Saturday, May 29, 2010

Summer Slide

Summer Slide is the phenomena that occurs when kids are not working very much on academics over the summer vacation. They typically lose at least 2 1/2 months of learning, which means next year's teacher will have to review those concepts before introducing new ones, which means we all begin the year behind. A few suggestions:
1) Start a book club for kids. Invite their friends, cousins-choose a book read it aloud and then have the kids discuss it the way grown-ups in book clubs do. Make it as child-centered as possible. It can even be you and your kid in a tent in the backyard or in beach chairs by an inflatable pool-go with the theme of the story.

2) You don't just have to read books. Recipes, backs of DVD's, comics, magazines-it's all reading. They should still be reading every day.

3) Plant a garden and use it to review science concepts. Measure how tall the flowers got, journal their observations.

4) Speaking of journals, why not make a summer journal. Buy a simple composition book-they can write about their adventures and even save souveniers from trips, etc.

5) Read a chapter book and compare it to the movie. There are so many books that have been made into movies over the past few years, even 2 movies of some. Have the child take part of the story and rework it-give Charlie and the Chocolate Factory a different ending. Change part of the plot and then invent what would happen. What if Despereaux never got out of the dungeon? They can do a puppet show or anything to show their ideas creatively.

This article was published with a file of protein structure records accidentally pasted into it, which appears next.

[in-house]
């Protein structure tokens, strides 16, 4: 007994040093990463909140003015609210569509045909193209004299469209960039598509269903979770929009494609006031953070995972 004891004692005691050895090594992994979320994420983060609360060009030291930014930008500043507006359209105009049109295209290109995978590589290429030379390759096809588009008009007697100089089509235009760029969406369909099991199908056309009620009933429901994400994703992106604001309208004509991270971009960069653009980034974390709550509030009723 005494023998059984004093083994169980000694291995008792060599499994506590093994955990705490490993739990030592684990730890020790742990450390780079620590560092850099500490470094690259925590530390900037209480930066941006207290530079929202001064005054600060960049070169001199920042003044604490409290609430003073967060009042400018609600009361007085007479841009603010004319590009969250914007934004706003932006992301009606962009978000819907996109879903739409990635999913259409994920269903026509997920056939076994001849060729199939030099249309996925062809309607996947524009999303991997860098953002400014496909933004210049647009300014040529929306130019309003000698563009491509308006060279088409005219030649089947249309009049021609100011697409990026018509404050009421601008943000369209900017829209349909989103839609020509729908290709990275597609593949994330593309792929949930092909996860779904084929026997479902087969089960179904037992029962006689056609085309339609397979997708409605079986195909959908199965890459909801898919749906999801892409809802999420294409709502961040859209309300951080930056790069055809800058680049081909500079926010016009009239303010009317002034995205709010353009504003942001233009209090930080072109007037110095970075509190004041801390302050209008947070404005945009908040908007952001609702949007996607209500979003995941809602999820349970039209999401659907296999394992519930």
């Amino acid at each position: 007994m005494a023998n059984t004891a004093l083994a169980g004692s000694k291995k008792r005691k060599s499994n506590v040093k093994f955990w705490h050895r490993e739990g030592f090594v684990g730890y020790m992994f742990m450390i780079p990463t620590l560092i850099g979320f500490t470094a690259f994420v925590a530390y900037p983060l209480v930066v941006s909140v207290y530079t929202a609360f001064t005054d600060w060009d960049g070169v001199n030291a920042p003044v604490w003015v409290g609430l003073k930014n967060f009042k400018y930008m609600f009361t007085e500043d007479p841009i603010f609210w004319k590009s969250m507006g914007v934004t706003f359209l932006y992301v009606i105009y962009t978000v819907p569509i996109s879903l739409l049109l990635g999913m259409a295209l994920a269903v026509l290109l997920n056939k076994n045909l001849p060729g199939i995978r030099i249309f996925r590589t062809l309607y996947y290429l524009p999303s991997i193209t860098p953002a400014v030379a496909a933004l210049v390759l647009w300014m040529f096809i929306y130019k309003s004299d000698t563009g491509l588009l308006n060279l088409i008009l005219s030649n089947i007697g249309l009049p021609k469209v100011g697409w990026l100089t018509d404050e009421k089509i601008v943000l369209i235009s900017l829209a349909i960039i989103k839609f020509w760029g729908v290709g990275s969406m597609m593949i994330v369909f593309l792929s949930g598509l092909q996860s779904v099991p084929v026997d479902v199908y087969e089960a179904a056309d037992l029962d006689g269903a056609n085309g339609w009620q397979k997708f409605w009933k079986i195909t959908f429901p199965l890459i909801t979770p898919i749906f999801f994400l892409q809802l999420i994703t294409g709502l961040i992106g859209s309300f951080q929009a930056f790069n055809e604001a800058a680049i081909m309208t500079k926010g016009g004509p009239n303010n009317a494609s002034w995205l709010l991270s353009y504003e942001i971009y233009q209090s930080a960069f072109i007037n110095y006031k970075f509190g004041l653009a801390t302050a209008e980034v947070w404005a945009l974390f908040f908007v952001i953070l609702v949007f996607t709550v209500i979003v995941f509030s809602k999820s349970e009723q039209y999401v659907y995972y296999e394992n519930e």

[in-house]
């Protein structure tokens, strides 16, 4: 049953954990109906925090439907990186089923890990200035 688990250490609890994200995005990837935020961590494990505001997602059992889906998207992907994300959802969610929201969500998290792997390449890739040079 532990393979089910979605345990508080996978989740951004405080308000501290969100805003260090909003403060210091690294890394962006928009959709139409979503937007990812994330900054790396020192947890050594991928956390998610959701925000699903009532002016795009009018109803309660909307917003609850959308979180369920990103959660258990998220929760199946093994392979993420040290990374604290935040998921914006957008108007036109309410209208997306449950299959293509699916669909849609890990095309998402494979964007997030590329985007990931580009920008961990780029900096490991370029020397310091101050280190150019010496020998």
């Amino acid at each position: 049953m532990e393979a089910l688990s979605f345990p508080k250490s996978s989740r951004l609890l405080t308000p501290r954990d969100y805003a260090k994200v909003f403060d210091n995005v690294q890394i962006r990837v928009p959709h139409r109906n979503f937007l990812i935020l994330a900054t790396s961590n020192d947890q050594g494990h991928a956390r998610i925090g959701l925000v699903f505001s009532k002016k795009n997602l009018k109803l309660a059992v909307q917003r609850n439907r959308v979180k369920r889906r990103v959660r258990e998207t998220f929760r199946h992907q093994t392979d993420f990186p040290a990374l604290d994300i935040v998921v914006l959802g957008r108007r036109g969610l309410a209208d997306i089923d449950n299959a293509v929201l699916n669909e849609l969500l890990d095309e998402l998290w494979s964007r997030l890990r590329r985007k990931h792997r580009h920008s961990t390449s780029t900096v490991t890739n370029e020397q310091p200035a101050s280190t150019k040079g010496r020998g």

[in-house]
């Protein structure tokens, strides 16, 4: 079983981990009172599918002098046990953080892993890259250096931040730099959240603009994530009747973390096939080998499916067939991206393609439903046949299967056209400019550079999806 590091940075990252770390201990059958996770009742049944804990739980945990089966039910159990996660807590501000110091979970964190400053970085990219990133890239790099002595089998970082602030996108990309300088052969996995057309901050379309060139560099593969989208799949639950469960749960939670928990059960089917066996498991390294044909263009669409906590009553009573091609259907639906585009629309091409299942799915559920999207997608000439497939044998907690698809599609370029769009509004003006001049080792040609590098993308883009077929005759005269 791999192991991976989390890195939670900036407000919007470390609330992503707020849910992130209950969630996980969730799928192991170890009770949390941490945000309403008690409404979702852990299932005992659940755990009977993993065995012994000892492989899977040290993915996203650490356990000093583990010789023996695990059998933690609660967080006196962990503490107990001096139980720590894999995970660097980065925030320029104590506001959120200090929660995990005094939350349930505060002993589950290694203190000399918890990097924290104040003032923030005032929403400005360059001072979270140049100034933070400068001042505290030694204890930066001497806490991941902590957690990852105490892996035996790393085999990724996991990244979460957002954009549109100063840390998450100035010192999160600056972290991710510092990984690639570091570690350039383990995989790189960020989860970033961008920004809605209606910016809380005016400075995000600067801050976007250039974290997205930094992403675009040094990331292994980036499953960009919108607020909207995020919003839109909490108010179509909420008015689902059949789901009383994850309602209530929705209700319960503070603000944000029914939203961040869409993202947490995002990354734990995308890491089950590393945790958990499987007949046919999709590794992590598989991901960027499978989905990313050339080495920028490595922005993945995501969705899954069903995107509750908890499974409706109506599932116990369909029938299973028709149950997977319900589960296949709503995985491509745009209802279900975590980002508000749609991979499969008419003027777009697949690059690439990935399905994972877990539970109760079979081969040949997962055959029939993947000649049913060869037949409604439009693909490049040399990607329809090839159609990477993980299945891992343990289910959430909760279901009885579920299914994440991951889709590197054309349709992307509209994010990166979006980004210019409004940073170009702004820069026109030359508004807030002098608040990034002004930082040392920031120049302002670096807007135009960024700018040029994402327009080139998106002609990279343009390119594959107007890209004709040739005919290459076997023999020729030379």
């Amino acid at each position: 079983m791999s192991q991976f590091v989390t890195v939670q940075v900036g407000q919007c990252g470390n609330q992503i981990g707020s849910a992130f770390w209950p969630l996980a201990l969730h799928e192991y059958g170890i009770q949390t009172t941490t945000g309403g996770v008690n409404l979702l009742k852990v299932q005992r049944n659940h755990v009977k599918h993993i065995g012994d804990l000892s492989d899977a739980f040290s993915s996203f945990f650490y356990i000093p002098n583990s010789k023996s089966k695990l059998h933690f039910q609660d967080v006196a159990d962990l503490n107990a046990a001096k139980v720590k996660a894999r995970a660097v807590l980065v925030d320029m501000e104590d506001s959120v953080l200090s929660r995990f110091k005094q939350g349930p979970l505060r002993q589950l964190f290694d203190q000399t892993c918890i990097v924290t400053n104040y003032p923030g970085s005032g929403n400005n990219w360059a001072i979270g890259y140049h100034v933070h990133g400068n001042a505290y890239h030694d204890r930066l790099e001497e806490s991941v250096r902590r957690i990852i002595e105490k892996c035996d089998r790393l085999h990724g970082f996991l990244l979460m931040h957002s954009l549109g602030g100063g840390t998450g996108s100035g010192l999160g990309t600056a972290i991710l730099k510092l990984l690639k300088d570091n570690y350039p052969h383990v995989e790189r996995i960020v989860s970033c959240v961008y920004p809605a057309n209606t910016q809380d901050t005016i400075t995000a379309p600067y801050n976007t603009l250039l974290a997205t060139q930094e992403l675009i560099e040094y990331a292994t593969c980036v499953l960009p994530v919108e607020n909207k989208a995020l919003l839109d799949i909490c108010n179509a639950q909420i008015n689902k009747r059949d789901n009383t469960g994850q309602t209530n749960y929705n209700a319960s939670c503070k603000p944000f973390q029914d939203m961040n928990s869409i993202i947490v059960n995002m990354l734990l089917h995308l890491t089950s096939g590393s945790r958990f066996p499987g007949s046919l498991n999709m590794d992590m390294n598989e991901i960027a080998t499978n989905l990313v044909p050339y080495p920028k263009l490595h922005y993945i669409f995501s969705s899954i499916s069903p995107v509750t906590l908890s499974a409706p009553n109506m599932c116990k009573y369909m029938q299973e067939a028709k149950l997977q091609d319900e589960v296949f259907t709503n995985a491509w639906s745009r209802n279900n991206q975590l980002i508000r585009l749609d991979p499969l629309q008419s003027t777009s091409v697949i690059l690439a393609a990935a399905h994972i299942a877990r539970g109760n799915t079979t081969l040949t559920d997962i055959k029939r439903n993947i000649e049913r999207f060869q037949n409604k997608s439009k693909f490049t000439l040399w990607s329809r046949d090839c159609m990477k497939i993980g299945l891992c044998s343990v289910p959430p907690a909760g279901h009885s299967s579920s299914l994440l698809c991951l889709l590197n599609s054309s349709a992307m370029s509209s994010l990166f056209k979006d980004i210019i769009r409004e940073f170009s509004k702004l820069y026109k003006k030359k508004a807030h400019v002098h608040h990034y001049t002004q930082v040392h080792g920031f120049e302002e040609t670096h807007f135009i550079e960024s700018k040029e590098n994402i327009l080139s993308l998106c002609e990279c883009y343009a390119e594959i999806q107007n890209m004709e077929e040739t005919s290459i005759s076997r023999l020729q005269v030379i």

Yes, have vacation-the kids do still deserve a break. But to prevent the loss of any academic knowledge, give them opportunties to apply some of the great things they've learned!


Since getting a puppy last year, I can compare a lot of dog training techniques to what I do in the classroom. I know that sounds funny-but my trainer actually gets a newsletter entitled "Teaching the Whole Dog" (like the "whole child"!).  My dog is unquestionably GT and one of those kids who looks for things to get themselves into if you don't challenge them enough. She has probably at least 50 toys and bones-but she doesn't want to play with any of those. Now take one and put it inside the other, fill one with treats or just tie 2 of them together and well, it's a whole new toy.

Kids are the same way. They love novelty in the classroom. They will notice if you change the posters or hang something from the ceiling. If you let them read with a stuffed animal and then one day give them sunglasses with the lenses popped out-well, that's a whole new workstation! We have to remember these kids spend 9 months of the year looking at the same scenery, using the same materials. We have to do what we can to shake things up every once in awhile and make learning exciting for them.

Wednesday, May 12, 2010

Giving Kids Inspiration

Inspiration is a big concept for kids to comprehend. My kids just completed their final class book and wrote about who inspires them. I received responses from moms to Martin Luther King, Jr. to our principal to sharks.  All of them could justify how those people were something they aspire to be.

I stole an idea from my neighbor teacher (she's phenomenal- what I want to be when I grow up). She put pictures of famous architecture out with her block station to inspire the kids with ideas of what they could build. Of course, we encourage them to create something, but this gives them ideas to spark that creativity.